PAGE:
Soul searching… literally

By Greg Spearritt

Wandering like a lost soul in the Museum of Old and New Art (MONA) in Hobart recently, I encountered a library. No, not the room chock-full of completely blank books, but an actual library. Needing a break from the highly stimulating but disorienting experience of my first-time visit to MONA, I settled for a while with an intriguing book by science writer Mary Roach – Spook: Science tackles the afterlife (W.W. Norton 2005).

It turns out Mary has authored a fascinating range of books. Titles include STIFF: The Curious Lives of Human Cadavers; GULP: Adventures on the Alimentary Canal; PACKING FOR MARS: The Curious Science of Life in the Void; and BONK: The Curious Coupling of Science and Sex. Her 2009 TED talk is one of the most watched ever. (Did you know dead people can have an orgasm?)

The search for the soul has a venerable history, but I didn’t know that celebrated dualist René Descartes conducted a very literal search. As Roach describes it:

Descartes is one of the few early philosopher/scientists to have physically searched for the soul, actually opened up bodies and looked for it. He eventually nominated the pea-sized pineal gland. To those who know the gland’s actual function (it regulates melatonin production), it may seem an unlikely choice. Descartes was swayed by the gland’s position at the center of the head, and by dint of its being one of the few brain structures that don’t exist in pairs. He didn’t think the ugly little gland was the soul per se; more that it was a sort of hub, a meeting point for sensory information and the flowing streams of spiritus (akin to Aristotle’s pneuma) that carried out the self’s higher functions.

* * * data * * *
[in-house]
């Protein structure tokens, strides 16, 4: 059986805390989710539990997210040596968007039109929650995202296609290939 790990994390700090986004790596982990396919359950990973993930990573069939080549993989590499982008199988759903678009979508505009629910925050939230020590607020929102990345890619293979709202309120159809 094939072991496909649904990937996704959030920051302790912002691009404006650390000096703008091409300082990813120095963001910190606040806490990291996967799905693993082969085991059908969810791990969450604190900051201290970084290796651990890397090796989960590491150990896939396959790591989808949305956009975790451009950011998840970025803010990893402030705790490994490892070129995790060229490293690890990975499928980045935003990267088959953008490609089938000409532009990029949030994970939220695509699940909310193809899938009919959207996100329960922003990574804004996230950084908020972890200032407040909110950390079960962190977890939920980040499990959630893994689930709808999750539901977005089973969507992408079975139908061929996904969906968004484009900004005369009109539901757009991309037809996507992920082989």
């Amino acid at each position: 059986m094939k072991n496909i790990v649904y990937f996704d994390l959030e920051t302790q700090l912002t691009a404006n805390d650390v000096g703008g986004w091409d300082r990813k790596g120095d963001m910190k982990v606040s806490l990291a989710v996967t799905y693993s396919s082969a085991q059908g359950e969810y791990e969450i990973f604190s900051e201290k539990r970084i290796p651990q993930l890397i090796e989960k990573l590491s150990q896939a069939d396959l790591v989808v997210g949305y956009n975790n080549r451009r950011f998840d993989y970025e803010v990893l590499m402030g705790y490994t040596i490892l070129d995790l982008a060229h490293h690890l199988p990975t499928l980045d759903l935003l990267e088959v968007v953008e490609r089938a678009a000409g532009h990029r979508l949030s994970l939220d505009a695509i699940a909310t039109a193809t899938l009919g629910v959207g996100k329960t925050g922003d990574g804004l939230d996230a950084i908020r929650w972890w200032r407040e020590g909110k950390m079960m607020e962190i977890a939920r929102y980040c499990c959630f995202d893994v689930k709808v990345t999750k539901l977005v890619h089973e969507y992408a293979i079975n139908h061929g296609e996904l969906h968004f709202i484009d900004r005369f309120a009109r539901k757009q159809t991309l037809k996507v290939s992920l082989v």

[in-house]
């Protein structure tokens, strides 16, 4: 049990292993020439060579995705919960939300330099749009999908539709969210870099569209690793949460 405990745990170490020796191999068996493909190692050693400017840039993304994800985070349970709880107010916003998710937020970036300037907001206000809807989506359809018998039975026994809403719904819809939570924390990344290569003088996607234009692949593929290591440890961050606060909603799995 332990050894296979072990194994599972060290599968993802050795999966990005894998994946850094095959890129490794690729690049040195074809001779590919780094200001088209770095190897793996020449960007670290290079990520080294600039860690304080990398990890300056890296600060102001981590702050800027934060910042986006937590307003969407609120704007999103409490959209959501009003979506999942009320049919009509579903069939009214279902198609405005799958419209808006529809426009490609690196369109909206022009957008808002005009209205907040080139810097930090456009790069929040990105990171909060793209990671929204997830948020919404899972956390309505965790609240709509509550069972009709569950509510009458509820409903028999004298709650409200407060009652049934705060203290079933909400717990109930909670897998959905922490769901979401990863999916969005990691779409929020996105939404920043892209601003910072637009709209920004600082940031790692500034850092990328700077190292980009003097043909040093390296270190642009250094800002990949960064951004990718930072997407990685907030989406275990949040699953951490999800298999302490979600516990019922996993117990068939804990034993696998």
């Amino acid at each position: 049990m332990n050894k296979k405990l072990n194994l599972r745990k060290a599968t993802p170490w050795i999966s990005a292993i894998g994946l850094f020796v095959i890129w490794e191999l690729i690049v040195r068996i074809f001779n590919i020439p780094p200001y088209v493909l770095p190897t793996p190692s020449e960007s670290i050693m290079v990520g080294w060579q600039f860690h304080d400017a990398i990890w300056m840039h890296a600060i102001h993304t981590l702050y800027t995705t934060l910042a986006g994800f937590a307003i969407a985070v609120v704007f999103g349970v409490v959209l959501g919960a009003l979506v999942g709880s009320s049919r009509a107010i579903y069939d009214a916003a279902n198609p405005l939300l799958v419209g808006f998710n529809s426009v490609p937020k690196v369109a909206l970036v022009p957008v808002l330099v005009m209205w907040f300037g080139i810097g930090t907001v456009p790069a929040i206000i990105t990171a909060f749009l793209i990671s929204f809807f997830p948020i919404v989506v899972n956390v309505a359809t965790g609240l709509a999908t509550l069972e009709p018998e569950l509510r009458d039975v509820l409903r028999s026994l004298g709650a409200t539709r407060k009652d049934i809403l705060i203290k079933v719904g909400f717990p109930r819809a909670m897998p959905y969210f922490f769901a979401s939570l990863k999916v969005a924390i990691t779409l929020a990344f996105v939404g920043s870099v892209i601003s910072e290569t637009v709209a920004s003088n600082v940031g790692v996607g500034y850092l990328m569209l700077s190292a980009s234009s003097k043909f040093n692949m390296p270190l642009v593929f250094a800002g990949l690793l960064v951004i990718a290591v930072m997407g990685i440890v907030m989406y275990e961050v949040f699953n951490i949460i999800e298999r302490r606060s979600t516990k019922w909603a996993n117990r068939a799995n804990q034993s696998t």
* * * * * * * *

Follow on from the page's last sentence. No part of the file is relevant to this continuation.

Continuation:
All of which leads us to the equally venerable question of mind-body dualism. The widely entertained view these days is against such dualism, but it’s good to challenge orthodoxy. Philosopher Lynne Rudder Baker from the University of Massachusetts, now sadly deceased, reviewed a set of essays in 2014 arguing in favour of dualism: Contemporary Dualism: A Defense, edited by Andrea Lavazza and Howard Robinson (Routledge). Baker’s review is worth a squizz.

Disclaimer: views represented in SOFiA blog posts are entirely the view of the respective authors and in no way represent an official SOFiA position. They are intended to stimulate thought, rather than present a final word on any topic.

Photo by Marek Piwnicki on Unsplash